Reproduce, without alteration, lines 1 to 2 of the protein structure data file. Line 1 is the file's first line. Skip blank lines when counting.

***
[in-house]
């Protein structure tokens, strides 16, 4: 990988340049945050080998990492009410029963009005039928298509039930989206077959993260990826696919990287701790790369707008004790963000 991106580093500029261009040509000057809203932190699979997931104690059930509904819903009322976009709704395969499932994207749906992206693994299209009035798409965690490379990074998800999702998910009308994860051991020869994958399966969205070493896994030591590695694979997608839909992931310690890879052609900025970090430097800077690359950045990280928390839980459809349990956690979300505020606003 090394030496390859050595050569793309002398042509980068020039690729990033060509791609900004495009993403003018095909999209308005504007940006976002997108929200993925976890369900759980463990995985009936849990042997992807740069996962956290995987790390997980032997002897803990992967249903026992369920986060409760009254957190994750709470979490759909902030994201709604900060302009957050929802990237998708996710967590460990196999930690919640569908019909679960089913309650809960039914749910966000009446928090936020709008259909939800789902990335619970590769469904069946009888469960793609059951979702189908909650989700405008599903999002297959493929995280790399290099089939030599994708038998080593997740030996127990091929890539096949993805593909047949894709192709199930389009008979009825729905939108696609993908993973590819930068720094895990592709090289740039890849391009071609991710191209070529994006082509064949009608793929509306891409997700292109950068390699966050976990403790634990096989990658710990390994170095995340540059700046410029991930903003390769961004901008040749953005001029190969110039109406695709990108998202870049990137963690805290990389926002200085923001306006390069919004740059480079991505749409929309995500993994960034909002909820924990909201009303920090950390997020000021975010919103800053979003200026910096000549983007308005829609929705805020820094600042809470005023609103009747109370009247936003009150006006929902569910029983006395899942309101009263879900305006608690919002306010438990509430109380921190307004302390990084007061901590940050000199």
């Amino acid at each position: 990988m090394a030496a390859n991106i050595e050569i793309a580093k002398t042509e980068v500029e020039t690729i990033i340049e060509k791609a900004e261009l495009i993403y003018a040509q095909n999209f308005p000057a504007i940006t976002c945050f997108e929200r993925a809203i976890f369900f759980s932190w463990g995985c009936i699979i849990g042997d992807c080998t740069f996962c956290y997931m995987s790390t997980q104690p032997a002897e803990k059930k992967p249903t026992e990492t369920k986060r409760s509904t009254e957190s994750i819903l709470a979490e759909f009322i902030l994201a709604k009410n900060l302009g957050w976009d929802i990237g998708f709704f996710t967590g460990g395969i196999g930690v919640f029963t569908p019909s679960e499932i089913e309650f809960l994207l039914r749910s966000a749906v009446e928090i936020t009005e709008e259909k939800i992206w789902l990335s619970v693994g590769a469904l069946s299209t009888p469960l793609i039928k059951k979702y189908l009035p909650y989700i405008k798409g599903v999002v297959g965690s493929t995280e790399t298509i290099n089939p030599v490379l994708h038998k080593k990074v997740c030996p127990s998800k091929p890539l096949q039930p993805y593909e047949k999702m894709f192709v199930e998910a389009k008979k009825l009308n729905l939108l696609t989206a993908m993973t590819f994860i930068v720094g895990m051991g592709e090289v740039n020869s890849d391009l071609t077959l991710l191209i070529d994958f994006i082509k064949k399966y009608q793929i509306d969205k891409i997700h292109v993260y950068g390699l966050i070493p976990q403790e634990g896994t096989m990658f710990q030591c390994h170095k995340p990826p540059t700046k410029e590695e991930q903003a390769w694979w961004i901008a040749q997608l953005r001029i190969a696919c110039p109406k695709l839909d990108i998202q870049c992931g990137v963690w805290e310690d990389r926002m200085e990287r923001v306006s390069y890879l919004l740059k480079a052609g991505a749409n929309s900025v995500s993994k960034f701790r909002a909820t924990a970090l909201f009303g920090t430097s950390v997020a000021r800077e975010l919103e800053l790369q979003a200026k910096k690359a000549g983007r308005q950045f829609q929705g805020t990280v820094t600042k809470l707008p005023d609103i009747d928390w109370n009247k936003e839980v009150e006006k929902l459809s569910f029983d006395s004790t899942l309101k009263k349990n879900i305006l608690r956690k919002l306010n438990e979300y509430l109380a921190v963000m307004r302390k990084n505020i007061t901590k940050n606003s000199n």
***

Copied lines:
[in-house]
């Protein structure tokens, strides 16, 4: 990988340049945050080998990492009410029963009005039928298509039930989206077959993260990826696919990287701790790369707008004790963000 991106580093500029261009040509000057809203932190699979997931104690059930509904819903009322976009709704395969499932994207749906992206693994299209009035798409965690490379990074998800999702998910009308994860051991020869994958399966969205070493896994030591590695694979997608839909992931310690890879052609900025970090430097800077690359950045990280928390839980459809349990956690979300505020606003 090394030496390859050595050569793309002398042509980068020039690729990033060509791609900004495009993403003018095909999209308005504007940006976002997108929200993925976890369900759980463990995985009936849990042997992807740069996962956290995987790390997980032997002897803990992967249903026992369920986060409760009254957190994750709470979490759909902030994201709604900060302009957050929802990237998708996710967590460990196999930690919640569908019909679960089913309650809960039914749910966000009446928090936020709008259909939800789902990335619970590769469904069946009888469960793609059951979702189908909650989700405008599903999002297959493929995280790399290099089939030599994708038998080593997740030996127990091929890539096949993805593909047949894709192709199930389009008979009825729905939108696609993908993973590819930068720094895990592709090289740039890849391009071609991710191209070529994006082509064949009608793929509306891409997700292109950068390699966050976990403790634990096989990658710990390994170095995340540059700046410029991930903003390769961004901008040749953005001029190969110039109406695709990108998202870049990137963690805290990389926002200085923001306006390069919004740059480079991505749409929309995500993994960034909002909820924990909201009303920090950390997020000021975010919103800053979003200026910096000549983007308005829609929705805020820094600042809470005023609103009747109370009247936003009150006006929902569910029983006395899942309101009263879900305006608690919002306010438990509430109380921190307004302390990084007061901590940050000199």